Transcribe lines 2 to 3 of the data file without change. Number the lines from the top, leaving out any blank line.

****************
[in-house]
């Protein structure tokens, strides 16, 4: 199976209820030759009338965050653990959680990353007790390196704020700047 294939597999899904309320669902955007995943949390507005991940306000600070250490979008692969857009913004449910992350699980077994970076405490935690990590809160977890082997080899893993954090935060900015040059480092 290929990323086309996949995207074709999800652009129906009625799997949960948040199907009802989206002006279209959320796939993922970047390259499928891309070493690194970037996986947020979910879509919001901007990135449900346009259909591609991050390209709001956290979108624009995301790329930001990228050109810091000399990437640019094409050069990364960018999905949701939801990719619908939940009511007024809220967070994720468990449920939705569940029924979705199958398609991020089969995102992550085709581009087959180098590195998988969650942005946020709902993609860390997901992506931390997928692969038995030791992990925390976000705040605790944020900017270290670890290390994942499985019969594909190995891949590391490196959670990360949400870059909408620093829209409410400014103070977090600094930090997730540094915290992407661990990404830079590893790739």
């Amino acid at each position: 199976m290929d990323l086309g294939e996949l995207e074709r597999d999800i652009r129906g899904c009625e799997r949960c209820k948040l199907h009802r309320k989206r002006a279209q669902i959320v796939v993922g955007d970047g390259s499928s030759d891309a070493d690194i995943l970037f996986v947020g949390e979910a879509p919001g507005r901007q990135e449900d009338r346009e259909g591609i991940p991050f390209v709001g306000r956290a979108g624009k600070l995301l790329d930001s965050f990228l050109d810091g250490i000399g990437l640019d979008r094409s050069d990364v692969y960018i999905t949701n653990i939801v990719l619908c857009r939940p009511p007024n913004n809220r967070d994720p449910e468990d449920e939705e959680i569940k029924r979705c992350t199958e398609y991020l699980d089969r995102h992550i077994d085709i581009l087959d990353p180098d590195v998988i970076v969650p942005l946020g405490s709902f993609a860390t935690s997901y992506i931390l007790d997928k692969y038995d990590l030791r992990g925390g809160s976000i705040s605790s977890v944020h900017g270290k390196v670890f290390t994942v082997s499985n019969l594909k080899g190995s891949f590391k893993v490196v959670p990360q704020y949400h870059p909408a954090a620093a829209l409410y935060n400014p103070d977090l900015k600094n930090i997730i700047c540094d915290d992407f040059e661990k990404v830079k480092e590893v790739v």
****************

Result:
């Protein structure tokens, strides 16, 4: 199976209820030759009338965050653990959680990353007790390196704020700047 294939597999899904309320669902955007995943949390507005991940306000600070250490979008692969857009913004449910992350699980077994970076405490935690990590809160977890082997080899893993954090935060900015040059480092 290929990323086309996949995207074709999800652009129906009625799997949960948040199907009802989206002006279209959320796939993922970047390259499928891309070493690194970037996986947020979910879509919001901007990135449900346009259909591609991050390209709001956290979108624009995301790329930001990228050109810091000399990437640019094409050069990364960018999905949701939801990719619908939940009511007024809220967070994720468990449920939705569940029924979705199958398609991020089969995102992550085709581009087959180098590195998988969650942005946020709902993609860390997901992506931390997928692969038995030791992990925390976000705040605790944020900017270290670890290390994942499985019969594909190995891949590391490196959670990360949400870059909408620093829209409410400014103070977090600094930090997730540094915290992407661990990404830079590893790739």
């Amino acid at each position: 199976m290929d990323l086309g294939e996949l995207e074709r597999d999800i652009r129906g899904c009625e799997r949960c209820k948040l199907h009802r309320k989206r002006a279209q669902i959320v796939v993922g955007d970047g390259s499928s030759d891309a070493d690194i995943l970037f996986v947020g949390e979910a879509p919001g507005r901007q990135e449900d009338r346009e259909g591609i991940p991050f390209v709001g306000r956290a979108g624009k600070l995301l790329d930001s965050f990228l050109d810091g250490i000399g990437l640019d979008r094409s050069d990364v692969y960018i999905t949701n653990i939801v990719l619908c857009r939940p009511p007024n913004n809220r967070d994720p449910e468990d449920e939705e959680i569940k029924r979705c992350t199958e398609y991020l699980d089969r995102h992550i077994d085709i581009l087959d990353p180098d590195v998988i970076v969650p942005l946020g405490s709902f993609a860390t935690s997901y992506i931390l007790d997928k692969y038995d990590l030791r992990g925390g809160s976000i705040s605790s977890v944020h900017g270290k390196v670890f290390t994942v082997s499985n019969l594909k080899g190995s891949f590391k893993v490196v959670p990360q704020y949400h870059p909408a954090a620093a829209l409410y935060n400014p103070d977090l900015k600094n930090i997730i700047c540094d915290d992407f040059e661990k990404v830079k480092e590893v790739v």